Dance of the Gods Page 32

The fire in the back of his neck burned to the bone. The caves echoed with screams, running feet. He was nearly trod on as his strength and his speed wavered, but continued to head toward the thin wash of moonlight, the roar of the sea.

There were people running, clawing their way up the cliff wall. Some carried the weak, the wounded. Larkin knew if he attempted a change again, he’d need to be carried himself.

He could do nothing more. With what he had left, he dragged his small body to a rock, wedged himself behind it.

The last thing he saw was the flicker of stars going out as dawn crept closer.

Chapter 8

“H e should have been back by now.” From the window in the parlor, Blair watched dawn break through the long night. “On his way back anyway. Maybe you should start again.” She turned around to Hoyt and Glenna. “Just start again.”

“Blair.” Glenna crossed over, ran a hand up and down Blair’s arm. “I promise you, as soon as he can be seen, we’ll see.”

“It was a stupid idea. Reckless and stupid. What was I thinking? I sent him in there.”

“No.” Now Glenna gripped both of her arms. “He went in, and we all agreed. We’re all equal in this. None of us bears all the burden.”

“He went in there without a weapon, without a shield.” She closed her hand over her crosses.

“He could hardly fly or crawl or slither around a nest of vampires with a cross around his neck,” Cian pointed out. “A beacon like that? He wouldn’t have lasted five minutes.”

“So what? He lasts ten going in naked.”

“He’s not dead.” Moira spoke quietly, and continued to sit on the floor, staring at the fire. “I’d know. I think we’d all know. The circle would be broken.” She looked over her shoulder at Hoyt. “Isn’t that so?”

“I believe it is, yes. It may be as simple as he needed to rest. Maintaining other shapes must take considerable energy and concentration.”

“It does. That’s why he eats like a plow horse.” Scooting to face the room, Moira managed a weak smile. “And he’s never, that I know, held a shape above two or three hours.”

Another nightmare, Blair thought. To imagine him skulking around the caves as the rat they’d agreed on, then, whoops, he’s a human without so much as a Popsicle stick to defend himself.

Alive, she could hold on to that. It made sense that they’d feel it if he’d been killed. But he could be in a cage, hurt, being tortured.

“I’m going to go make some food.” Glenna gave Blair’s shoulder a comforting pat.

“I’ll do it. I should practice more with the cooking,” Moira said as she got to her feet. “And I need something to do besides sit and worry.”

“I’ll give you a hand.” Glenna draped an arm over Moira’s shoulders. “I’ll bring out some coffee in a few minutes.”

“I’m going out.” Hoyt pushed himself out of the chair. “It may be I can draw something, sense something, outside the confines of the house.”

“I’ll go with you.”

But he shook his head at Blair. “I’d do better alone.”

What was she supposed to do? She wasn’t used to standing and waiting. She was the one who went out, did the job, risked her skin. She wasn’t supposed to stand and wring her hands while someone else was on the line.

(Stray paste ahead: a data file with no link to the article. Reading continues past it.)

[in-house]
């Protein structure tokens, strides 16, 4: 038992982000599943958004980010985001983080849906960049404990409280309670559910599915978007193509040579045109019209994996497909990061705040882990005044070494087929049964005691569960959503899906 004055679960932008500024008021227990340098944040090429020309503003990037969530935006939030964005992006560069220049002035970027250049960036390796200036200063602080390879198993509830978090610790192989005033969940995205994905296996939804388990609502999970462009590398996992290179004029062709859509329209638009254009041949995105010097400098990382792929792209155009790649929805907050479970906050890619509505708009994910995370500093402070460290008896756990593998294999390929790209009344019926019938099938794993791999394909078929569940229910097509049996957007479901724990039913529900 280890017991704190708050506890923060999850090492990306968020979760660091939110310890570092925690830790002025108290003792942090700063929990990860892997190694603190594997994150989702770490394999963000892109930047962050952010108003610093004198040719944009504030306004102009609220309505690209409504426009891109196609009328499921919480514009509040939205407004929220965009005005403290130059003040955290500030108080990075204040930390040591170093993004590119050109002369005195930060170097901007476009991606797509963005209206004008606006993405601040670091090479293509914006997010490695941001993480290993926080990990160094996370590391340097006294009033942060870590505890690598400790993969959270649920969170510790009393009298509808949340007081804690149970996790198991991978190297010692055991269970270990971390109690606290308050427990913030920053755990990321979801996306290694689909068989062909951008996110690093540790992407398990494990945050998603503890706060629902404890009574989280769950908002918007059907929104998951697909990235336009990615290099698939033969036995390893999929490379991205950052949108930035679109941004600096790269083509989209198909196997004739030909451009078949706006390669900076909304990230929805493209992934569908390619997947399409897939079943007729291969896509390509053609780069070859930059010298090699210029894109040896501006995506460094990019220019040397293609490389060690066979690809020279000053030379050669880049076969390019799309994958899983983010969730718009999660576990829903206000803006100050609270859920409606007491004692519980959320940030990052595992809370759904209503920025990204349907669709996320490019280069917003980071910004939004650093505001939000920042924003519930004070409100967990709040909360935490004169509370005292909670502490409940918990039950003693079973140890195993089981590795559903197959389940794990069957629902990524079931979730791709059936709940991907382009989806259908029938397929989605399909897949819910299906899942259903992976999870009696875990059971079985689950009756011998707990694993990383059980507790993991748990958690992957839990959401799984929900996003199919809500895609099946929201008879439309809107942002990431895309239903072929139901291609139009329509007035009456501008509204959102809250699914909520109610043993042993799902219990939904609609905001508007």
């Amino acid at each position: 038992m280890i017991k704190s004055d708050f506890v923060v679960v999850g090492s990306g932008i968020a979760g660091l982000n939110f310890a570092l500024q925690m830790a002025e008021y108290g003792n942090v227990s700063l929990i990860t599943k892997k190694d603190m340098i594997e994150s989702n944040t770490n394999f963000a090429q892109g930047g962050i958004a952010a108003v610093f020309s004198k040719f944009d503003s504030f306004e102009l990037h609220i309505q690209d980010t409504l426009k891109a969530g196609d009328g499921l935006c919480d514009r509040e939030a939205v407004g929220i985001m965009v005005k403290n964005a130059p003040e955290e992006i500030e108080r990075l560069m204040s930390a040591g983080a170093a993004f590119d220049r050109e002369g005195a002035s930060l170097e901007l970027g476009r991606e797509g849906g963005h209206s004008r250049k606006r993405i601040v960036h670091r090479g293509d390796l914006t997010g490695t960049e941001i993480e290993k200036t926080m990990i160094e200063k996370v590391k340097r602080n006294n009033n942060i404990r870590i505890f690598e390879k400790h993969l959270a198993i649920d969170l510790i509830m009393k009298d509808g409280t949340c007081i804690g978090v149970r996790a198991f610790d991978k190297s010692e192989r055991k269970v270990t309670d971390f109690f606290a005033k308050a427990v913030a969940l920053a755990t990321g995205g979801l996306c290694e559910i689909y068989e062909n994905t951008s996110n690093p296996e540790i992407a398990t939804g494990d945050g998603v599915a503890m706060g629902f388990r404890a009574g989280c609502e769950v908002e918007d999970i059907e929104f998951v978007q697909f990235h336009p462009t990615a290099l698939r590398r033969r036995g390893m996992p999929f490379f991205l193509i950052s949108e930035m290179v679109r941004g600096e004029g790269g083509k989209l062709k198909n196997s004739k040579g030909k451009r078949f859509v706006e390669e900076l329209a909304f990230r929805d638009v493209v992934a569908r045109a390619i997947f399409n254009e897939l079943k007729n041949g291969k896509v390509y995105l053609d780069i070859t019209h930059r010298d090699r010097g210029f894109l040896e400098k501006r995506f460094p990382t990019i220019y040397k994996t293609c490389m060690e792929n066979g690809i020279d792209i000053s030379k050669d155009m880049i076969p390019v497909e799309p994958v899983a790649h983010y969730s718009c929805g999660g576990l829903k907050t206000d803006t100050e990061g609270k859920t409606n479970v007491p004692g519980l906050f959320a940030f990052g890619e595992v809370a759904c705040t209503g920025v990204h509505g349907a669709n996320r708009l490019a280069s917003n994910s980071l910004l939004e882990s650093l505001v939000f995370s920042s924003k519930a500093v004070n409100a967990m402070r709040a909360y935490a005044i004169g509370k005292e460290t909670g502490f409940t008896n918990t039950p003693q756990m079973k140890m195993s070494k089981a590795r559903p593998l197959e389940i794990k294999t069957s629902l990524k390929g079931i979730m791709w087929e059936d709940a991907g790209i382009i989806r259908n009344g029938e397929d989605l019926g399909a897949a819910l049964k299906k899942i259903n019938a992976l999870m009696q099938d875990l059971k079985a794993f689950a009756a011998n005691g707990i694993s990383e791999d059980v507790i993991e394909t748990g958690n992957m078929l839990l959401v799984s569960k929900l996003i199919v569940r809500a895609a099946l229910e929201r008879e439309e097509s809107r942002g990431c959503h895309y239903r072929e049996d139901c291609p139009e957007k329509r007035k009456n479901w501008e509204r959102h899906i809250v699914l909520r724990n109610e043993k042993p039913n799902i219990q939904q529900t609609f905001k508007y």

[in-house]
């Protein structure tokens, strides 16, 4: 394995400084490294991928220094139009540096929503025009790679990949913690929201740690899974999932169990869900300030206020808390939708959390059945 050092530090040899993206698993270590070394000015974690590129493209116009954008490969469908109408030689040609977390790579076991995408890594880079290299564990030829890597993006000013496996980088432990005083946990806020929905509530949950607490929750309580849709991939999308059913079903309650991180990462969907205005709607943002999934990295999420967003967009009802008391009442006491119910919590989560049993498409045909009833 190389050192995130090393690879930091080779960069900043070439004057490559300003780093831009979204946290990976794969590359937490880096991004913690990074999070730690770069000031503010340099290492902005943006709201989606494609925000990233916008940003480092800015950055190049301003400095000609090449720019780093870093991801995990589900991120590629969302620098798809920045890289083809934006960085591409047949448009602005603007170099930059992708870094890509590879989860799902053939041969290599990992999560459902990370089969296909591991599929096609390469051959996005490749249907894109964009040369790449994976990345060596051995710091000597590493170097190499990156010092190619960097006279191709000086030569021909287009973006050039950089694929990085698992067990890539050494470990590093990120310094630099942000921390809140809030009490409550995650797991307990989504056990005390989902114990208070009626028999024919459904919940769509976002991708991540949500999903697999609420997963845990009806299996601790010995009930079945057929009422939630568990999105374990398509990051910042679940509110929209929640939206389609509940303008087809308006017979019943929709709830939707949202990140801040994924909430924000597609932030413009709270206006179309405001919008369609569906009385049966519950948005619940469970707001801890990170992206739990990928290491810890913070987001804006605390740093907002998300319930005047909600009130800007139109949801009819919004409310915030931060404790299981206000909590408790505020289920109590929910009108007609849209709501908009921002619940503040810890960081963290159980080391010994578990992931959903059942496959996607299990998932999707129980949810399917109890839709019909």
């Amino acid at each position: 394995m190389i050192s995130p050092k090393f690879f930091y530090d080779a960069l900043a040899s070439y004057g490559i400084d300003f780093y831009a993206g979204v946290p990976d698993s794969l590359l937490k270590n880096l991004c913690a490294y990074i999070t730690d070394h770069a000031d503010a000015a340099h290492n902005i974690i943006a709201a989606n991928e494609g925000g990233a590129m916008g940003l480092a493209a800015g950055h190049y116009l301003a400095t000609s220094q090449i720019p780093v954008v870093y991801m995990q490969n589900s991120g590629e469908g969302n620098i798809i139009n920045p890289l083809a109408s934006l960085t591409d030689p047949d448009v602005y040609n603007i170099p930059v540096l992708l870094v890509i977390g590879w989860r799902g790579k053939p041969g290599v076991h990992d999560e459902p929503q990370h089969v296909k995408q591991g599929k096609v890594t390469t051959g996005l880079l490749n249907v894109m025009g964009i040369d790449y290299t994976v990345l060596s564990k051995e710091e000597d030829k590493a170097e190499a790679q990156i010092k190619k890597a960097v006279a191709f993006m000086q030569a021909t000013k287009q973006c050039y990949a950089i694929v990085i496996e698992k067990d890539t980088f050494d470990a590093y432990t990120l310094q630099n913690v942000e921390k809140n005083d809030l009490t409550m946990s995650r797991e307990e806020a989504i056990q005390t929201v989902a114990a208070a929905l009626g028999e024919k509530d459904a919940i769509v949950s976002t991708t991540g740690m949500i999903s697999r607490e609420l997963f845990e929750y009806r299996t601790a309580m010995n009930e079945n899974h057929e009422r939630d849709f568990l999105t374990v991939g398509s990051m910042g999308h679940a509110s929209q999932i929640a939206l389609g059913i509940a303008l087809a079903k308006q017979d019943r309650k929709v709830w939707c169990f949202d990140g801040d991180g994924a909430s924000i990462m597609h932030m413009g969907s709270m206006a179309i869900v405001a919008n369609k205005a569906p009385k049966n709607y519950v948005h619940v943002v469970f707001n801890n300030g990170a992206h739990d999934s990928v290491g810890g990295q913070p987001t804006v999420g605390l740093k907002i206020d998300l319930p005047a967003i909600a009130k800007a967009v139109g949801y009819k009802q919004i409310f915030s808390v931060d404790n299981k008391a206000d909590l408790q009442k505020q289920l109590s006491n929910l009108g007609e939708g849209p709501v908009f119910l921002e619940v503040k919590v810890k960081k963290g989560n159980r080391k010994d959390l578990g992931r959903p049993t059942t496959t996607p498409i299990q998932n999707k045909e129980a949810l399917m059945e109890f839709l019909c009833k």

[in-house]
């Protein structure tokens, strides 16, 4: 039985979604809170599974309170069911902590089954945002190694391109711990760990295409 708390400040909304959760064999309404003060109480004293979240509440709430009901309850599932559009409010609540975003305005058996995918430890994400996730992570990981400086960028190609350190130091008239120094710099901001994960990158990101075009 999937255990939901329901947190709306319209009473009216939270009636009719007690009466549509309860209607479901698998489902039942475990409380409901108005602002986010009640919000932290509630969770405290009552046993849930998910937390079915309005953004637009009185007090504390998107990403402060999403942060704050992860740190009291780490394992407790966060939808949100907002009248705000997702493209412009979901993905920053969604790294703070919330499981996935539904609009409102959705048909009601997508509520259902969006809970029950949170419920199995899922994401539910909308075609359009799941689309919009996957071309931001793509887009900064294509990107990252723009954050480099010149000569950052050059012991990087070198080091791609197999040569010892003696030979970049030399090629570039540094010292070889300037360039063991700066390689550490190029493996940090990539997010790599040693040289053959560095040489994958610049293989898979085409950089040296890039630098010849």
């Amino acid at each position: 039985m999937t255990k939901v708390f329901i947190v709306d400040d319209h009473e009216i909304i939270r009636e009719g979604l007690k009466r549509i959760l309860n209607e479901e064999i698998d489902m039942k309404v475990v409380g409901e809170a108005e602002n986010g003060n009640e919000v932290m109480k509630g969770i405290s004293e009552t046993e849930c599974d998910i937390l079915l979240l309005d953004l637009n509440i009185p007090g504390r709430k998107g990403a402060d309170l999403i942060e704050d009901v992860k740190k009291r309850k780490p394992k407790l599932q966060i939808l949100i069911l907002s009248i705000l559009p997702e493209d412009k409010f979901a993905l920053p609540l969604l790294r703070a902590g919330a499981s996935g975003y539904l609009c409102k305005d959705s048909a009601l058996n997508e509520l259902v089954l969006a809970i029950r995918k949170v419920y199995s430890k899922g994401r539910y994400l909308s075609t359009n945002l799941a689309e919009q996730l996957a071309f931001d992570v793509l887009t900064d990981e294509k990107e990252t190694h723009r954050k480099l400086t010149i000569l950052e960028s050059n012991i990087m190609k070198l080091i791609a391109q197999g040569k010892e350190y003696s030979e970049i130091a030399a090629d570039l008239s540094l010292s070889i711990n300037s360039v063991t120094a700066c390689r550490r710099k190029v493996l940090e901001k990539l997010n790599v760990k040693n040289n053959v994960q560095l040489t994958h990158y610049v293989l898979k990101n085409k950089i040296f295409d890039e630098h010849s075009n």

“Would you mind closing those other drapes? Light’s coming in from that side.”

Baffled, she looked back. Cian was sprawled lazily in a chair—and the slant of light coming in the east windows was barely a foot from the tips of his boots.

She imagined most of his kind would have been scampering back in a fast hurry from that spread of light. Not Cian. She doubted they’d get a scamper out of him if they gave him a boot in front of a sunny window.

“Sure.” She moved over, drew them, and plunged the room into gloom. She didn’t bother with a lamp. Just then the dark was a comfort.

“What will they do to him? Don’t lie, don’t soften it. If they have him, what will they do to him?”

You know, Cian thought. You know already. “She’ll have him tortured. For the entertainment value and for the practical purpose of getting information.”

“He won’t tell her—”

“Of course he will.” Impatience whipped into Cian’s voice. It was infuriating that he was attached enough to Larkin to worry about the boy.

“She can do things to a man no human being can withstand—and keep him just this side of alive while she’s at it. He’ll tell her anything. So would you, so would any of us. And does it matter?”

“Maybe not.” She came over, gave in to her weak legs and sat on the table in front of his chair. He was giving her the truth, naked and without sentiment. It was what she needed. “She’ll change him, won’t she? That’s the big coup, siring one of us.”

“That would be two of us.”

“Right. Right.” She dropped her head in her hands because it felt sick. As sick as her gut, as sick as her belly. “Cian. If…we’ll have to…”

“Yes, we will.”

“I don’t think I can stand it. I don’t think I could go on with this. If he’s just dead, I can, because otherwise it would be like we wasted his life. But if she sends him back here changed, and we have to…” She lifted her head now, rubbed her hands over her damp cheeks. “How did you get through it? After King? Glenna told me you and King were tight, and you had to end him. How did you get through it?”

“I got piss-faced for a couple of days.”

“Did it help?”

“Not particularly. I grieved and I drank, then I let the anger in. It’s because of what was done to King, more than any other reason, that I’ll see this through to the end.” He angled his head, studying her. “You’ve fallen for him.”

“What? It’s not—I care about him, of course. All of us. We’re a unit.”

“Humans are so strange, their reactions to what they feel. The expressions of emotions. For you it seems to be embarrassment. Why is that? You’re both young, healthy, and caught in a situation filled with passion and jeopardy. Why shouldn’t you form an attachment?”

“It’s not that simple.”

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